Referring to FIG. 5, in accordance with some embodiments of the invention, a data processing system 320, or computer, which contains a processor 350 that processes acquired seismic data to perform at least some parts of one or more of the techniques that are disclosed herein for such purposes (as non-limiting examples) as performing an iterative process to determine basis functions for a matching pursuit-based technique to construct a seismic signal; determining a cost function associated with the basis function selection; using a predicted energy distribution to aid in interpreting the cost function to discriminate between false and realistic minimas in the cost function; etc.
In accordance with some embodiments of the invention, the processor 350 may be formed from one or more microprocessors and/or microprocessor processing cores. As non-limiting examples, the processor 350 may be located on a streamer 30 (see FIG. 1), located on the vessel 20 (see FIG. 1), located at a land-based processing facility, etc., depending on the particular embodiment of the invention. Moreover, the data processing system 320 may be a distributed processing system, in accordance with some embodiments of the invention.
As depicted in FIG. 5, the processor 350 may be coupled to a communication interface 360 for purposes of receiving such data as multicomponent input data indicative of sampled seismic input signals (data indicative of pressure, particle motion, particle velocity, and/or acceleration measurements, as just a few non-limiting examples). As examples, the communication interface 360 may be a Universal Serial Bus (USB) interface, a network interface, a removable media interface (a flash card, CD-ROM interface, etc.) or a magnetic storage interface (IDE or SCSI interfaces, as non-limiting examples). Thus, the communication interface 360 may take on numerous forms, depending on the particular embodiment of the invention.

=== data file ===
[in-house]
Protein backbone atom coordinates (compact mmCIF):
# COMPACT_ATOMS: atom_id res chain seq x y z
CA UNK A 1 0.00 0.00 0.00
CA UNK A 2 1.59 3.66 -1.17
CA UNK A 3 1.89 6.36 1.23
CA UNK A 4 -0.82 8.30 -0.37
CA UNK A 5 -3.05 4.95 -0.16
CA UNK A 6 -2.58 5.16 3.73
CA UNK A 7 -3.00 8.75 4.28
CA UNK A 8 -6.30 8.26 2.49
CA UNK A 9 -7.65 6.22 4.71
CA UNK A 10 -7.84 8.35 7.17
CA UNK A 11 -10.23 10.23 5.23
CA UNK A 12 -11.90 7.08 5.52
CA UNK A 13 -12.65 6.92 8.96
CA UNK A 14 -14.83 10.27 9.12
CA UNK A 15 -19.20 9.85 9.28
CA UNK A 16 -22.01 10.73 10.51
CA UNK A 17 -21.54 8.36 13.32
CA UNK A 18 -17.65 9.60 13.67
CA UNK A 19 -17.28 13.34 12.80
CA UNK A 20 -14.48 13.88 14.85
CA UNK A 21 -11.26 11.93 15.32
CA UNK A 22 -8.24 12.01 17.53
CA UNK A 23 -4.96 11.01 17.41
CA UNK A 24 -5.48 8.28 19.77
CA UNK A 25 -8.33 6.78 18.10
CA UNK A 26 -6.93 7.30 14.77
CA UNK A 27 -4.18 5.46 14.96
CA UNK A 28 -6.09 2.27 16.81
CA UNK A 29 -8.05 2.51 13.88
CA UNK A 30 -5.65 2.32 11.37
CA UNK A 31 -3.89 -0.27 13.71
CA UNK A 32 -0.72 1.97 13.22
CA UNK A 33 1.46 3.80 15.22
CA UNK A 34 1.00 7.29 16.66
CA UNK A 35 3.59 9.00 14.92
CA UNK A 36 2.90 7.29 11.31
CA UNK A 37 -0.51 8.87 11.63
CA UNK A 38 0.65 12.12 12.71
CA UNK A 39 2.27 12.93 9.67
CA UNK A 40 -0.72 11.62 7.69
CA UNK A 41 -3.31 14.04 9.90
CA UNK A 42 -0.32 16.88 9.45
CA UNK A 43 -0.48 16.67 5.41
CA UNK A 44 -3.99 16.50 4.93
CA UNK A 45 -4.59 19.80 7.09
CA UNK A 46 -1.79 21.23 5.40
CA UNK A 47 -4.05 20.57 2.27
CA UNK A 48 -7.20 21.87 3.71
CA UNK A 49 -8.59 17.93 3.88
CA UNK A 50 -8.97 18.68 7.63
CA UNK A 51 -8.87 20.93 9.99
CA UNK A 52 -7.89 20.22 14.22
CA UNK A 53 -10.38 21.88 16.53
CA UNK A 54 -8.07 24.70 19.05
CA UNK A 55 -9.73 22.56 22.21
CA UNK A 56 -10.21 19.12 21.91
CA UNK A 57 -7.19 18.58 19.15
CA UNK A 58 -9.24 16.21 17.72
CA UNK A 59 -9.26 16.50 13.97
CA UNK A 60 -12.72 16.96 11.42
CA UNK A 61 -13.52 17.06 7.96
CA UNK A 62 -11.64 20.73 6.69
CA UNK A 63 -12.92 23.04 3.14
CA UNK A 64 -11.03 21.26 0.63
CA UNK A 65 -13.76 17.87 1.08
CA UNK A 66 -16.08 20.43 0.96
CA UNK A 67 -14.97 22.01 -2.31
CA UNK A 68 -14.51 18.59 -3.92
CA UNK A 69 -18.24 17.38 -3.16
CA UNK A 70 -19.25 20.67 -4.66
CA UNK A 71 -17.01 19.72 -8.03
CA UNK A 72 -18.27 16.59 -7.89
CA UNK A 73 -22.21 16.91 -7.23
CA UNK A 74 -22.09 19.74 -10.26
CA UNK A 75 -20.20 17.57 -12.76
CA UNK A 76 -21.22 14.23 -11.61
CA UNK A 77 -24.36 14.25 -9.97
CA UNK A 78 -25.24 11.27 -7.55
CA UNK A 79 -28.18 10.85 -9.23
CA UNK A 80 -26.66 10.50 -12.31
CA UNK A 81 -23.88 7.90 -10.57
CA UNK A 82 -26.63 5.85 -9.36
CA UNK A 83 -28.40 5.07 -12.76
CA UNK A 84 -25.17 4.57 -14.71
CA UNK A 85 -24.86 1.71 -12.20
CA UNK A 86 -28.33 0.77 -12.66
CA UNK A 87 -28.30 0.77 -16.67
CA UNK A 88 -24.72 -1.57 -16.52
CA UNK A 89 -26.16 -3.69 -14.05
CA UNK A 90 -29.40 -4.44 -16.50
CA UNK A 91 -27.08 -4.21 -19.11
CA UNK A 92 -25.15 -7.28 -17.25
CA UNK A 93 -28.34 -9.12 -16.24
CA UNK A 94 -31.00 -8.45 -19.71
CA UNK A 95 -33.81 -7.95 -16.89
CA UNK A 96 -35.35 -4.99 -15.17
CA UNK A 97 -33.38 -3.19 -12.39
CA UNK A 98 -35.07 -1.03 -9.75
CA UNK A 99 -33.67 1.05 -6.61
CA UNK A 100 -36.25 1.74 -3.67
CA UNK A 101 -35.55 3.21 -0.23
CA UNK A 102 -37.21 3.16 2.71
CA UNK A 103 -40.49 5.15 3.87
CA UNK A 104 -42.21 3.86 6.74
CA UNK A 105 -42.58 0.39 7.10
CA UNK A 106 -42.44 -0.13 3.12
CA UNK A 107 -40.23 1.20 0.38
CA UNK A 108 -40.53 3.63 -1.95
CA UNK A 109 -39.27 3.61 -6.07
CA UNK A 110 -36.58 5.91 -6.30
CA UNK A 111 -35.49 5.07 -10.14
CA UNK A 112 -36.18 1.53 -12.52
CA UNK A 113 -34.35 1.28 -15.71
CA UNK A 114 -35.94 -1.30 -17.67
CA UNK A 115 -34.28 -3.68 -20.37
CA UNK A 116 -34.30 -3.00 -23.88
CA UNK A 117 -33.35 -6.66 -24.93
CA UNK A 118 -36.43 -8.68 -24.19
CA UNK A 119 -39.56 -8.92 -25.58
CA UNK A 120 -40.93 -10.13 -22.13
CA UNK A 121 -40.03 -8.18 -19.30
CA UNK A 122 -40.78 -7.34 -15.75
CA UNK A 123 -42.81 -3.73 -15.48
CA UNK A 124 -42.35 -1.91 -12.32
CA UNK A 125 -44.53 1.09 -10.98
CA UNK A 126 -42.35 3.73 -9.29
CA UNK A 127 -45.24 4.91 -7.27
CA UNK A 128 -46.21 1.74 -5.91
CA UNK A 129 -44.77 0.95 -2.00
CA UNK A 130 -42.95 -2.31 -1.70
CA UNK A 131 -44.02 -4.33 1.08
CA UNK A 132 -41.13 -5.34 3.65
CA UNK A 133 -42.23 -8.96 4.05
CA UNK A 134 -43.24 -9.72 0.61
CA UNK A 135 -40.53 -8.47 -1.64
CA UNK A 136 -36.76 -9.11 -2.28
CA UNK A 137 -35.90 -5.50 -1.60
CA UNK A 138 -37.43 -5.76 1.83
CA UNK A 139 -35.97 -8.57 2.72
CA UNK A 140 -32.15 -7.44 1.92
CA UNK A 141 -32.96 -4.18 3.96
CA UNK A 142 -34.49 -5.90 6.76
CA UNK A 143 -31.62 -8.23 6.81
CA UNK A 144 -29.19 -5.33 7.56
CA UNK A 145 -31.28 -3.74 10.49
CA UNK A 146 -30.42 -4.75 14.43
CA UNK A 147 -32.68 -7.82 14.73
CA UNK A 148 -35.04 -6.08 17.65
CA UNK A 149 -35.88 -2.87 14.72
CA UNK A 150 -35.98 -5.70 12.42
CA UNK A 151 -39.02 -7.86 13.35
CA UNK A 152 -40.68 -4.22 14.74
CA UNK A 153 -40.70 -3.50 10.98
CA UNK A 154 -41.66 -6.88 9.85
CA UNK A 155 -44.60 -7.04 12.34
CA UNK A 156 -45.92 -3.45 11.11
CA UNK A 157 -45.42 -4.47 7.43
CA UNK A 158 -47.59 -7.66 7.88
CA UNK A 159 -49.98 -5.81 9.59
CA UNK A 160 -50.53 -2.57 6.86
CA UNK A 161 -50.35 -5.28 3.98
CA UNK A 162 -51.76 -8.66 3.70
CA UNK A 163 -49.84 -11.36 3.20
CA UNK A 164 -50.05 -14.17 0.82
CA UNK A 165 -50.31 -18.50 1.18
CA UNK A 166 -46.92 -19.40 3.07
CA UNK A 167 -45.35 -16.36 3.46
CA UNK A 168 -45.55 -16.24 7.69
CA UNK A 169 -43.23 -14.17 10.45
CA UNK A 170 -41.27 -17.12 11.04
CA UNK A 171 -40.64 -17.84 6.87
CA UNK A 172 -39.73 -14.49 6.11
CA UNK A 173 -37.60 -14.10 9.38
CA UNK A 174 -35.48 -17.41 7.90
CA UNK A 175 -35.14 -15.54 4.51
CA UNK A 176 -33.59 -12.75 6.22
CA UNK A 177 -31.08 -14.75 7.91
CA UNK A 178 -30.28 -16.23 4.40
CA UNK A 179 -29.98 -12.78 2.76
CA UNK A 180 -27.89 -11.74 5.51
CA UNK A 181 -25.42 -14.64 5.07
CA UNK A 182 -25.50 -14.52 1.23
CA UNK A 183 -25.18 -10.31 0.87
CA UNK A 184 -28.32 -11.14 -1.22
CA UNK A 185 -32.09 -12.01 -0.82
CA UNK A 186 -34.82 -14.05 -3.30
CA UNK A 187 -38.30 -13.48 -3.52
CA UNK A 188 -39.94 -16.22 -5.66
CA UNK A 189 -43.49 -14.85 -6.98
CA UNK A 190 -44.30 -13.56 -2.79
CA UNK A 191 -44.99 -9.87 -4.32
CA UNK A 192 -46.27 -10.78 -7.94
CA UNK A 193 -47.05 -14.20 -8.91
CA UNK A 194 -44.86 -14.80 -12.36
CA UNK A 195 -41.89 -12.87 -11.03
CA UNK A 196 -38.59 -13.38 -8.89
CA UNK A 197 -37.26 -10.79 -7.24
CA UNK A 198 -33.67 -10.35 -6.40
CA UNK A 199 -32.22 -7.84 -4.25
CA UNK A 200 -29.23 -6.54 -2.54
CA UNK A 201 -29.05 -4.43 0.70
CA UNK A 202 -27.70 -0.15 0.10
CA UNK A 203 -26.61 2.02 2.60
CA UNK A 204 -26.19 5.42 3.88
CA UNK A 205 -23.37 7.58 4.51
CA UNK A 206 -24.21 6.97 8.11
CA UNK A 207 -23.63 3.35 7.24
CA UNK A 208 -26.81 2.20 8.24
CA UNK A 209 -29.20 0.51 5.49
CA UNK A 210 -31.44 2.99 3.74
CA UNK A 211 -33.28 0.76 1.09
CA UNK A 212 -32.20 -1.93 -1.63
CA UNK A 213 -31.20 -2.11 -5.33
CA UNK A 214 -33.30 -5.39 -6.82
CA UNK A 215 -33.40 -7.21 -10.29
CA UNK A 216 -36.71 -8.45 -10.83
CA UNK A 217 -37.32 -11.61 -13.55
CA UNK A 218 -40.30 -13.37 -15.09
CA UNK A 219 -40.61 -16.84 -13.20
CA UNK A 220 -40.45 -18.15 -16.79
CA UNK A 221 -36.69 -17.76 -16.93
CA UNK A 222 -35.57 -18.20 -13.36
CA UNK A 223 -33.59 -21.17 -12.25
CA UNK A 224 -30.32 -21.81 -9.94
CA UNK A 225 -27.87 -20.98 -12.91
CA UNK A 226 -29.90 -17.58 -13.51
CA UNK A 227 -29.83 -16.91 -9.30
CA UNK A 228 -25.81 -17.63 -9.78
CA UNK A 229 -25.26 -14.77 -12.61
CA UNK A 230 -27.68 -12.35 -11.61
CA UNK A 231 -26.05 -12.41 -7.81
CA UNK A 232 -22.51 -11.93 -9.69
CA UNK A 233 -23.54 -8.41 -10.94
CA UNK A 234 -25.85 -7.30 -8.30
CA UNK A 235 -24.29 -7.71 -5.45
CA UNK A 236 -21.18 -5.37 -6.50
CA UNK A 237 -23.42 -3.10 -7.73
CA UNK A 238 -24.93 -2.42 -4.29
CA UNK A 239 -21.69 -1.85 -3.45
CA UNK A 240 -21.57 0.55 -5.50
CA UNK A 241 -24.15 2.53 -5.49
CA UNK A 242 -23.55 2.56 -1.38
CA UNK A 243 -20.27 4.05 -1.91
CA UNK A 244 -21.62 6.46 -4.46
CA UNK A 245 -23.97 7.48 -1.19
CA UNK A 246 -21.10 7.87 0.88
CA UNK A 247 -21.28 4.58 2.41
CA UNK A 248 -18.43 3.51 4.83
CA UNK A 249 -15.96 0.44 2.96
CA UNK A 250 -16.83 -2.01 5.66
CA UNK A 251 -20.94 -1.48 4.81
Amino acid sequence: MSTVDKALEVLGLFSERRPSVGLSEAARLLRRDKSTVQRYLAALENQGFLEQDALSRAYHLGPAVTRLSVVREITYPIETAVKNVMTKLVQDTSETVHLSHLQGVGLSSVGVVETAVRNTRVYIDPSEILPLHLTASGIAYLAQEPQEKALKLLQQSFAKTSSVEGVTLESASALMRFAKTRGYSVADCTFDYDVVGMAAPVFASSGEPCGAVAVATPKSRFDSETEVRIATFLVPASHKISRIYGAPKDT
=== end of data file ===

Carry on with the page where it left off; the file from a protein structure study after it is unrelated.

In accordance with some embodiments of the invention, the processor 350 is coupled to a memory 340, which stores program instructions 344, which when executed by the processor 350, may cause the processor 350 to perform various tasks of one or more of the techniques that are disclosed herein, such as the techniques 100, 120 and/or 150, as non-limiting examples. It is noted that the memory 340 is a non-transitory memory and may take on numerous forms, such as semiconductor storage, magnetic storage, optical storage, phase change memory storage, capacitor-based storage, etc., depending on the particular implementation. Furthermore, the memory 340 may be formed from more than one of these non-transitory memories, in accordance with some embodiments of the invention. When executing the program instruction 344, the processor 340 may also, for example, store preliminary, intermediate and/or final results obtained via the execution of the program instructions 344 as data 348 in the memory 340.
It is noted that the data processing system 320 is merely an example of one out of many possible architectures for processing the seismic data in accordance with the techniques that are disclosed herein. Moreover, the data processing system 320 is represented in a simplified form, as the processing system 320 may have various other components (a display to display initial, intermediate or final results of the system's processing, as a non-limiting example), as can be appreciated by the skilled artisan. Thus, many variations are contemplated and are within the scope of the appended claims.
While the present invention has been described with respect to a limited number of embodiments, those skilled in the art, having the benefit of this disclosure, will appreciate numerous modifications and variations therefrom. It is intended that the appended claims cover all such modifications and variations as fall within the true spirit and scope of this present invention.